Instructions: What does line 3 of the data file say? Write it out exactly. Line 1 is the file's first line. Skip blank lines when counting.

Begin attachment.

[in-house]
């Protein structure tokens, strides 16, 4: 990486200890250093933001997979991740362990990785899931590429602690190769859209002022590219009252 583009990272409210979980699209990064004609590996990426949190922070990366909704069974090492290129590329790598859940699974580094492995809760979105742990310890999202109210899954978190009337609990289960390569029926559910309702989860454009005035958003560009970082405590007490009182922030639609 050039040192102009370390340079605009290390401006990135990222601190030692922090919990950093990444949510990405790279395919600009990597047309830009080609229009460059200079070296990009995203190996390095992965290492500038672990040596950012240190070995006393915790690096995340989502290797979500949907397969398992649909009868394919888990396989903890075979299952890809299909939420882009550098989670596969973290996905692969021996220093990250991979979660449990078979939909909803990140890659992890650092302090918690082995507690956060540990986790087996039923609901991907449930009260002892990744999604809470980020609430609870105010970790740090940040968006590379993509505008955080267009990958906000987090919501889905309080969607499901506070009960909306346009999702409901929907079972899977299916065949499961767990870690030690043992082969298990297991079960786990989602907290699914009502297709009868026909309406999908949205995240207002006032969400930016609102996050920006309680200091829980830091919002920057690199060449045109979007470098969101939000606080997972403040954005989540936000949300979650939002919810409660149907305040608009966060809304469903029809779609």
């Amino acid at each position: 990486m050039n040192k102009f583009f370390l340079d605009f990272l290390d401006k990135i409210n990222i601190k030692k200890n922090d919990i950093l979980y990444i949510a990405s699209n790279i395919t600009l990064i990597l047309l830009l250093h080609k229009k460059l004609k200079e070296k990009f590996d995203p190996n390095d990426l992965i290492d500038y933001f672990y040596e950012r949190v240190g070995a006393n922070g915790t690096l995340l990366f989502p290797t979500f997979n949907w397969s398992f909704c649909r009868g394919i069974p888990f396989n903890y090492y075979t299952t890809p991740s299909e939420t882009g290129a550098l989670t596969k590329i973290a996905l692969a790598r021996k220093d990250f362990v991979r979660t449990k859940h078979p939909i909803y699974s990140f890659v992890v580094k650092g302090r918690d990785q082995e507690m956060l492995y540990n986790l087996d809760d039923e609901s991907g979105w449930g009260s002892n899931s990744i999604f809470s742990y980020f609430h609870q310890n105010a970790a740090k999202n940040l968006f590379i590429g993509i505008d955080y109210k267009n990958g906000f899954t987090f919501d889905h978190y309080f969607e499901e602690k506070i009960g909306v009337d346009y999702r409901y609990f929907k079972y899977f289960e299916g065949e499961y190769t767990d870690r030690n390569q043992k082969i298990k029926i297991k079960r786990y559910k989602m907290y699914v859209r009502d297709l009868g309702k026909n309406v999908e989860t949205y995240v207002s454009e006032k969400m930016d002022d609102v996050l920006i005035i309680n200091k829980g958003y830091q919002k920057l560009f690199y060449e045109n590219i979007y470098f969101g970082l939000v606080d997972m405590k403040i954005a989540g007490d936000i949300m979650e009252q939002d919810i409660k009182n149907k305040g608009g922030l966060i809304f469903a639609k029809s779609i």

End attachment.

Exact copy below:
């Amino acid at each position: 990486m050039n040192k102009f583009f370390l340079d605009f990272l290390d401006k990135i409210n990222i601190k030692k200890n922090d919990i950093l979980y990444i949510a990405s699209n790279i395919t600009l990064i990597l047309l830009l250093h080609k229009k460059l004609k200079e070296k990009f590996d995203p190996n390095d990426l992965i290492d500038y933001f672990y040596e950012r949190v240190g070995a006393n922070g915790t690096l995340l990366f989502p290797t979500f997979n949907w397969s398992f909704c649909r009868g394919i069974p888990f396989n903890y090492y075979t299952t890809p991740s299909e939420t882009g290129a550098l989670t596969k590329i973290a996905l692969a790598r021996k220093d990250f362990v991979r979660t449990k859940h078979p939909i909803y699974s990140f890659v992890v580094k650092g302090r918690d990785q082995e507690m956060l492995y540990n986790l087996d809760d039923e609901s991907g979105w449930g009260s002892n899931s990744i999604f809470s742990y980020f609430h609870q310890n105010a970790a740090k999202n940040l968006f590379i590429g993509i505008d955080y109210k267009n990958g906000f899954t987090f919501d889905h978190y309080f969607e499901e602690k506070i009960g909306v009337d346009y999702r409901y609990f929907k079972y899977f289960e299916g065949e499961y190769t767990d870690r030690n390569q043992k082969i298990k029926i297991k079960r786990y559910k989602m907290y699914v859209r009502d297709l009868g309702k026909n309406v999908e989860t949205y995240v207002s454009e006032k969400m930016d002022d609102v996050l920006i005035i309680n200091k829980g958003y830091q919002k920057l560009f690199y060449e045109n590219i979007y470098f969101g970082l939000v606080d997972m405590k403040i954005a989540g007490d936000i949300m979650e009252q939002d919810i409660k009182n149907k305040g608009g922030l966060i809304f469903a639609k029809s779609i």